The best full-suspension

Kona Process 153 AL/DL

Why should you buy this? The Process 153 AL/DL offers the brand-new patented Beamer Independent Suspension, which is one of the most advanced full-suspension systems on the market.

Kona Process 153 AL/DL

The Rocker Suspension system on the Kona Process 153 AL/DL flexes with the trailhead and saves your knees — even on a downhill tour de forc…

Who it’s for? Individuals looking to upgrade from their first full-suspension model to a higher-end cornering and pure descent monster.

How much will it cost? $3,600

Why we chose the Kona Process 153 AL/DL:

The Process 153 AL/DL is part of Kona’s brand-new Process G2 (Second Generation) line which uses a patented Beamer Independent Suspension — a design that’s quickly being hailed as one of the best full-suspension systems on the market. The actuated shock along the top tube uses a single-pivot design for superior absorption and durability. This minimal motion, designed with wide pivots and oversized bearings, holds up against inevitable bowing, adding a hefty dose of durability. The Process 153 AL/DL climbs efficiently enough to please the cross-country enthusiast, while the overall suspension and short chainstays keep the earth firmly and evenly beneath your feet — even on full-throttle descents.

The bike is available in either 27.5 or 29-inch wheels, adding to its overall versatility. The Process 153 AL/DL achieves greater balance and control thanks to the incorporated tapered head tubes. The tube is wider at the head to more evenly absorb shock and more aptly grab the trail. Not just a safe bet, the Process 153 AL/DL is a jack-of-all-trades, more than capable of conquering the full gamut of terrains.

The best budget

Specialized Rockhopper Comp 29

Why should you buy this? Someone looking for more than a basic mountain bike without breaking the bank.

Specialized Rockhopper Comp 29

More than just a budget option, the Specialized Rockhopper Comp 29 is one of the best mountain bikes we’ve seen under $900.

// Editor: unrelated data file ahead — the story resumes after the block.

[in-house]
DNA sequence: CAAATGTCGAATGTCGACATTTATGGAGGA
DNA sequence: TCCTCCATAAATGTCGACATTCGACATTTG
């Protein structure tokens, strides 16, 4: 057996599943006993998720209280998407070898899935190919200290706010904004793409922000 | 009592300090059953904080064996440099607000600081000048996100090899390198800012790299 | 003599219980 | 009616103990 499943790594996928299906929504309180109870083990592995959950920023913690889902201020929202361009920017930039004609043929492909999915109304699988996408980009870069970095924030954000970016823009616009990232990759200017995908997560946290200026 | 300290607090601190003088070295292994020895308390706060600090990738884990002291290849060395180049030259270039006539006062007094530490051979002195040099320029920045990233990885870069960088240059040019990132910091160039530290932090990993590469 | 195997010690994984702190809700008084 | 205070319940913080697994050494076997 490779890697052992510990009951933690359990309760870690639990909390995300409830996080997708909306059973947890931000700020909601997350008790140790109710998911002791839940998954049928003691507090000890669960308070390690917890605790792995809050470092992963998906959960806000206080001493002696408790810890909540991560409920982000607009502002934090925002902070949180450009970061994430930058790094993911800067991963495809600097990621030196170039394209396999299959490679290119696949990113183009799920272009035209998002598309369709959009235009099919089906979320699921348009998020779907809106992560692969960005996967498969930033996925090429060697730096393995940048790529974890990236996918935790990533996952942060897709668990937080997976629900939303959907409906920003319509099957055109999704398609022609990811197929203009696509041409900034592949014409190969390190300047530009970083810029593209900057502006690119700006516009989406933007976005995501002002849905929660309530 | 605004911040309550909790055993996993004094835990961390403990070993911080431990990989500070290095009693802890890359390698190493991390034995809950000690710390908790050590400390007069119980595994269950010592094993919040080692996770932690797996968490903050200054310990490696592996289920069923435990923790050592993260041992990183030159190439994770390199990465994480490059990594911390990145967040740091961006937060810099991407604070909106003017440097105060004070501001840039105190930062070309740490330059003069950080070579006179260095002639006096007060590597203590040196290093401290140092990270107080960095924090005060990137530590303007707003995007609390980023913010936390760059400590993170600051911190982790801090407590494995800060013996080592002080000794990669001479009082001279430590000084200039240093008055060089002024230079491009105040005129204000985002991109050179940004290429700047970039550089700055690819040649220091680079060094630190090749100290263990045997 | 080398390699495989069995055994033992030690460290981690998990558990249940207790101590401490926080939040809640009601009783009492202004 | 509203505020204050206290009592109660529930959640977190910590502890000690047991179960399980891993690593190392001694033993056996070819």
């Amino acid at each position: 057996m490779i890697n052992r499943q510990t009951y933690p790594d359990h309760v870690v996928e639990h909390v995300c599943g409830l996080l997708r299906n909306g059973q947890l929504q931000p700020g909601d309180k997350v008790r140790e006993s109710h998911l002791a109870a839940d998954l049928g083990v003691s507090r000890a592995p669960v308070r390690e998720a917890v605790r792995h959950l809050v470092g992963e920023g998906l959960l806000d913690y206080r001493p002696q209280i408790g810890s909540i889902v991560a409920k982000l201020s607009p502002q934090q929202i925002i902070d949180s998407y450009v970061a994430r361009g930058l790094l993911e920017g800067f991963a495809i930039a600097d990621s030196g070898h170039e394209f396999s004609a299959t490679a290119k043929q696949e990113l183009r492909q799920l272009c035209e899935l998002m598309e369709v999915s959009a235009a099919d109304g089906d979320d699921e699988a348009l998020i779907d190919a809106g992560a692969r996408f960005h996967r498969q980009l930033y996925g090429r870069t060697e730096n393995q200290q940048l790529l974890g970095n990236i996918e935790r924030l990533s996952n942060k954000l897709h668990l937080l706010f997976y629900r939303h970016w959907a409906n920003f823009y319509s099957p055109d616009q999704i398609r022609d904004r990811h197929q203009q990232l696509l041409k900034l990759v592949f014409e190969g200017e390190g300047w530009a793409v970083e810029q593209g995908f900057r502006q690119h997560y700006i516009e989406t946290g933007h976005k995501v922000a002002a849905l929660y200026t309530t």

$850.00 from Specialized

Who it’s for? The casual or beginner mountain biker.

How much will it cost? $850

Why we chose the Specialized Rockhopper Comp 29:

For those keeping count, that’s not one but two hardtails on the list. If you’re in the market for your first mountain bike, or you’re a casual rider in need of a more than a nuts-and-bolts model, the Specialized Rockhopper Comp 29 is a solid bet. The Rockhopper utilizes a classic minimalist hardtail design without coming across as wholly utilitarian. It is steady and firm on climbs, as are most hardtail designs.

While full-suspension packages keep you grounded and own the descent to a better degree, the bonus mechanical elements increase the price and propensity for extra wear and part replacement. Rather than perpetually upgrading components, this bike, priced under $900, should give you years of performance, so feel free to ride this baby quite literally into the ground.

On rougher trails, you’ll certainly feel every inch of the descent, and depending on your preference, that may or may not be a good thing. If you live for cornering or simply the love of the downhill grind, you’ll prefer one of the other full-suspension models on this list, however, the Rockhopper is certainly more than just a grocery-getter.

Other things to consider

Is now a good time to buy?

Now is definitely a great time to buy. Bike sales increase as the mountain biking season approaches. This often leaves consumers at the wrong end of the supply-and-demand spectrum.

Should I buy online or from a retailer/independent dealer?

This is a matter of preference. However, unlike online purchases, going with an independent dealer allows you to try and negotiate a lower price and/or haggle for bonus deal sweeteners such as accessories or basic upgrades.

Also, dealing with a retailer or an independent dealer allows you to see the bike in person and take it for a test-ride. While a bike may appear ideal on a website, it’s better to make sure the bike meets your height and reach requirements before making a purchase.

Editor’s Recommendations

  • The best mountain bikes under $500
  • Whether you prefer clipless or flat, these are the best mountain bike pedals you can buy
  • The best Bluetooth speakers you can buy
  • Conquer the mountain with the Pesu e-bike, now available on Kickstarter
  • The best crossovers you can buy




21
Oct

Vector plans three ‘microsatellite’ launches in Virginia


Virginia’s governor announced that microsatellite delivery company Vector has arranged a trio of launches from the state’s spaceport on Wallops Island. While the notice gave no information on the payloads or customers, they will be very small compared to typical commercial satellites: The company’s launch vehicle, the 39-foot Vector-R, can only carry 145 pounds into orbit.

As @13NewsNow says, our vehicle looks pretty good against blue sky and white sand beach. Vector will be back soon! https://t.co/3CsMHA6f34

— VECTOR (@vectorspacesys) October 20, 2017

That’s entirely the point. Most microsatellites that weigh a couple to just over a hundred pounds often must ride alongside and work around the schedules of big-budget customers putting several-ton payloads into orbit. Unlike Space X’s 230-foot Falcon 9, which carries up to 50,000 pounds into orbit, Vector’s smaller rocket is likely far more affordable and flexible — like paying for a charter plane that will go to any small airfield instead of buying a seat on a jumbo jet that can only go to major airports.